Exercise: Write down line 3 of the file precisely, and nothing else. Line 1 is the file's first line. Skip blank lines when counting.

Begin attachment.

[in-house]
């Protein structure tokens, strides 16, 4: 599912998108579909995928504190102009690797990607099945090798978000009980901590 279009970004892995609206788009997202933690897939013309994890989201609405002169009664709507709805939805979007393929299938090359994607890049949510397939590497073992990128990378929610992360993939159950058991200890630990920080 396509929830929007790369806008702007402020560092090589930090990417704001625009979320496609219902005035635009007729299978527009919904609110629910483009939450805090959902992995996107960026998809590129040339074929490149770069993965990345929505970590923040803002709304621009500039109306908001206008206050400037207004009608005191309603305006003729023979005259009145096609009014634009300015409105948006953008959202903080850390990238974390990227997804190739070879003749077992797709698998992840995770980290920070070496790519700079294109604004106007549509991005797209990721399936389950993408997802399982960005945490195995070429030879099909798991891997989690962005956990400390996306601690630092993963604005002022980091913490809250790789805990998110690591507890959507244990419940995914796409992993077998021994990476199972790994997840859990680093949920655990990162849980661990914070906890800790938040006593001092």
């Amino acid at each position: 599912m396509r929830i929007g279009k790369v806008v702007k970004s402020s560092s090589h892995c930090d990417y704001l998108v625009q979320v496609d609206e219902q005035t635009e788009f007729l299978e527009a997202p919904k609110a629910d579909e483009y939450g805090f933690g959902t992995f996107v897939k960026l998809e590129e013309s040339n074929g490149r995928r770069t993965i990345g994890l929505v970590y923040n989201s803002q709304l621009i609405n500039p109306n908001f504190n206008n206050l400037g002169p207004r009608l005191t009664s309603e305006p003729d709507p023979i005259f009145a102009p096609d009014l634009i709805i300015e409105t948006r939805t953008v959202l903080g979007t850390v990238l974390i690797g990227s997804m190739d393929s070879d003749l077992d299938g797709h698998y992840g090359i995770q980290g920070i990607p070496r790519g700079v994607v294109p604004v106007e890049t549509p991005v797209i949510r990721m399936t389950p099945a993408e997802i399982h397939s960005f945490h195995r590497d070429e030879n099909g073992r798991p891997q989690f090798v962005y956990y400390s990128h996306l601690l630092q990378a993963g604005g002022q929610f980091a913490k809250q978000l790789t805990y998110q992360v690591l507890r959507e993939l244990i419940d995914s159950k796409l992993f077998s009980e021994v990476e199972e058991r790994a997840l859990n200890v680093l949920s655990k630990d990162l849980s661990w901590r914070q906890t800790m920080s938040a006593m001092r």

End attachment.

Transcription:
């Amino acid at each position: 599912m396509r929830i929007g279009k790369v806008v702007k970004s402020s560092s090589h892995c930090d990417y704001l998108v625009q979320v496609d609206e219902q005035t635009e788009f007729l299978e527009a997202p919904k609110a629910d579909e483009y939450g805090f933690g959902t992995f996107v897939k960026l998809e590129e013309s040339n074929g490149r995928r770069t993965i990345g994890l929505v970590y923040n989201s803002q709304l621009i609405n500039p109306n908001f504190n206008n206050l400037g002169p207004r009608l005191t009664s309603e305006p003729d709507p023979i005259f009145a102009p096609d009014l634009i709805i300015e409105t948006r939805t953008v959202l903080g979007t850390v990238l974390i690797g990227s997804m190739d393929s070879d003749l077992d299938g797709h698998y992840g090359i995770q980290g920070i990607p070496r790519g700079v994607v294109p604004v106007e890049t549509p991005v797209i949510r990721m399936t389950p099945a993408e997802i399982h397939s960005f945490h195995r590497d070429e030879n099909g073992r798991p891997q989690f090798v962005y956990y400390s990128h996306l601690l630092q990378a993963g604005g002022q929610f980091a913490k809250q978000l790789t805990y998110q992360v690591l507890r959507e993939l244990i419940d995914s159950k796409l992993f077998s009980e021994v990476e199972e058991r790994a997840l859990n200890v680093l949920s655990k630990d990162l849980s661990w901590r914070q906890t800790m920080s938040a006593m001092r």